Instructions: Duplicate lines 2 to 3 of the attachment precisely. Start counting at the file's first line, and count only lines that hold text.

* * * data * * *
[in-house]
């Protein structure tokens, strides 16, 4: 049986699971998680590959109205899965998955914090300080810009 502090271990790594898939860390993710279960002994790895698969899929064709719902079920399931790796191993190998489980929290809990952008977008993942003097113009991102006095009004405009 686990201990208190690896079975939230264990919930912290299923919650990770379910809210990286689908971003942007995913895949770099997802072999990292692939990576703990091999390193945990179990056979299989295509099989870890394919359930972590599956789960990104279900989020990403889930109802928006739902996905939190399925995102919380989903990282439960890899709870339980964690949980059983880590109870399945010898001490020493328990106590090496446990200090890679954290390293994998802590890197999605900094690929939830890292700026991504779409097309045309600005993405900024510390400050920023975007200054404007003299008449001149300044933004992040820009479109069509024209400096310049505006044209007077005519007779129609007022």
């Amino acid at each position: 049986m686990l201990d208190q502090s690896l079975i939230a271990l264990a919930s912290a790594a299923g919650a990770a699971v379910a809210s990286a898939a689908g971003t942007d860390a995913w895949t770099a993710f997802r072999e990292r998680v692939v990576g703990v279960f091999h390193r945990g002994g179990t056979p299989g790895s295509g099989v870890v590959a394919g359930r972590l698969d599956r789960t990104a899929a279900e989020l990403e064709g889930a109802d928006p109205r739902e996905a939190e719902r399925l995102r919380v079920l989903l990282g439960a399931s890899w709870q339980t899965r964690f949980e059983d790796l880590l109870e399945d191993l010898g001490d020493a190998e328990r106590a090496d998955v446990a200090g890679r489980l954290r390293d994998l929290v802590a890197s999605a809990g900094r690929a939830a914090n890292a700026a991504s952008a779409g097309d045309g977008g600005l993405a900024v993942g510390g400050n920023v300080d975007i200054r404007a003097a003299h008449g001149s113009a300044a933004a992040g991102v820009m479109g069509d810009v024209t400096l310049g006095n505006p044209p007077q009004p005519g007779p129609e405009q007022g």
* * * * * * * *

């Protein structure tokens, strides 16, 4: 049986699971998680590959109205899965998955914090300080810009 502090271990790594898939860390993710279960002994790895698969899929064709719902079920399931790796191993190998489980929290809990952008977008993942003097113009991102006095009004405009 686990201990208190690896079975939230264990919930912290299923919650990770379910809210990286689908971003942007995913895949770099997802072999990292692939990576703990091999390193945990179990056979299989295509099989870890394919359930972590599956789960990104279900989020990403889930109802928006739902996905939190399925995102919380989903990282439960890899709870339980964690949980059983880590109870399945010898001490020493328990106590090496446990200090890679954290390293994998802590890197999605900094690929939830890292700026991504779409097309045309600005993405900024510390400050920023975007200054404007003299008449001149300044933004992040820009479109069509024209400096310049505006044209007077005519007779129609007022």
């Amino acid at each position: 049986m686990l201990d208190q502090s690896l079975i939230a271990l264990a919930s912290a790594a299923g919650a990770a699971v379910a809210s990286a898939a689908g971003t942007d860390a995913w895949t770099a993710f997802r072999e990292r998680v692939v990576g703990v279960f091999h390193r945990g002994g179990t056979p299989g790895s295509g099989v870890v590959a394919g359930r972590l698969d599956r789960t990104a899929a279900e989020l990403e064709g889930a109802d928006p109205r739902e996905a939190e719902r399925l995102r919380v079920l989903l990282g439960a399931s890899w709870q339980t899965r964690f949980e059983d790796l880590l109870e399945d191993l010898g001490d020493a190998e328990r106590a090496d998955v446990a200090g890679r489980l954290r390293d994998l929290v802590a890197s999605a809990g900094r690929a939830a914090n890292a700026a991504s952008a779409g097309d045309g977008g600005l993405a900024v993942g510390g400050n920023v300080d975007i200054r404007a003097a003299h008449g001149s113009a300044a933004a992040g991102v820009m479109g069509d810009v024209t400096l310049g006095n505006p044209p007077q009004p005519g007779p129609e405009q007022g």